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Russia urges Azerbaijan and Armenia to resume normalization efforts

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Russia urged Azerbaijan and Armenia to resume efforts to normalize relations, with the United Nations Supreme Court on Wednesday ordering Baku to end its alleged blockade in the Karabakh region.

“The Russian side is constantly contributing to the normalization of Armenian-Azerbaijan relations. The Russian Ministry of Defense and the Russian peacekeeping contingent, in close cooperation with the Ministry of Foreign Affairs, are making unremitting efforts to settle the situation around the Lachin corridor,” the Russian Foreign Ministry said. The spokeswoman, Maria Zakharova, said at a press conference.

“We call on our partners in Baku and Yerevan to resume harmonious joint work as soon as possible in every aspect of the normalization of bilateral relations,” he added.

Karabakh is internationally recognized as part of Azerbaijan but has been under Armenian occupation since 1991. In 2020, Azerbaijan regained territory in and around the enclave after a second war ended in a Russian-brokered ceasefire. Since then, talks have continued to normalize relations between Baku and Yerevan.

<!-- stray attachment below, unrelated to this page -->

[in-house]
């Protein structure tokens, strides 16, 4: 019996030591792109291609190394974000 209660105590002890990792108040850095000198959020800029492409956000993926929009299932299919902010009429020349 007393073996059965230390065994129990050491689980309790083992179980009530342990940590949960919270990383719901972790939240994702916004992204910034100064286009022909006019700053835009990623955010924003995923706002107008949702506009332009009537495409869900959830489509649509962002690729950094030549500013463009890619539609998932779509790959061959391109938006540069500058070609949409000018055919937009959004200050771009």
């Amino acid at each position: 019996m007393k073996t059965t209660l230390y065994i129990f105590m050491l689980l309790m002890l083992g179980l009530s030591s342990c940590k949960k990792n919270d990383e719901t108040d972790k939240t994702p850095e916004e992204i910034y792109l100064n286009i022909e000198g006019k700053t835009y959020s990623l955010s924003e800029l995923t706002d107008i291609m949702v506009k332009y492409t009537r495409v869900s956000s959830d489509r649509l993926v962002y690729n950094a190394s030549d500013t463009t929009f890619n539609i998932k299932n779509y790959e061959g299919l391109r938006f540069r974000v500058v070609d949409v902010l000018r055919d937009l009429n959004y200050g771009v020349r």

Azerbaijani environmental activists have been holding protests since December 12 over the Lachin Pass, the only road through Azerbaijan that connects Armenia with Karabakh and where Russian peacekeepers guard.

Yerevan says the protesters are supported by the government, but Baku denies blocking the road.

But the International Court of Justice ordered an end to the blockade.

“Pending the final decision in this case… Azerbaijan should take all measures at its disposal to ensure that the movement of people, vehicles and goods along the Lachin Corridor is not impeded in both directions,” presiding judge Joanne Donoghue said on Wednesday.

“The turmoil in the Lachin corridor impeded the transportation of people of Armenian national and ethnic origin,” it said in a judgment delivered at the court’s seat in The Hague.

Judge Donoghue said evidence presented during a court hearing last month showed barriers to importing essential goods into Nagorno-Karabakh, “causing shortages of food, medicine and other life-saving medical supplies.”

Therefore, the court concluded that there was urgency and that there was “a risk of irreparable bias,” the judge said.

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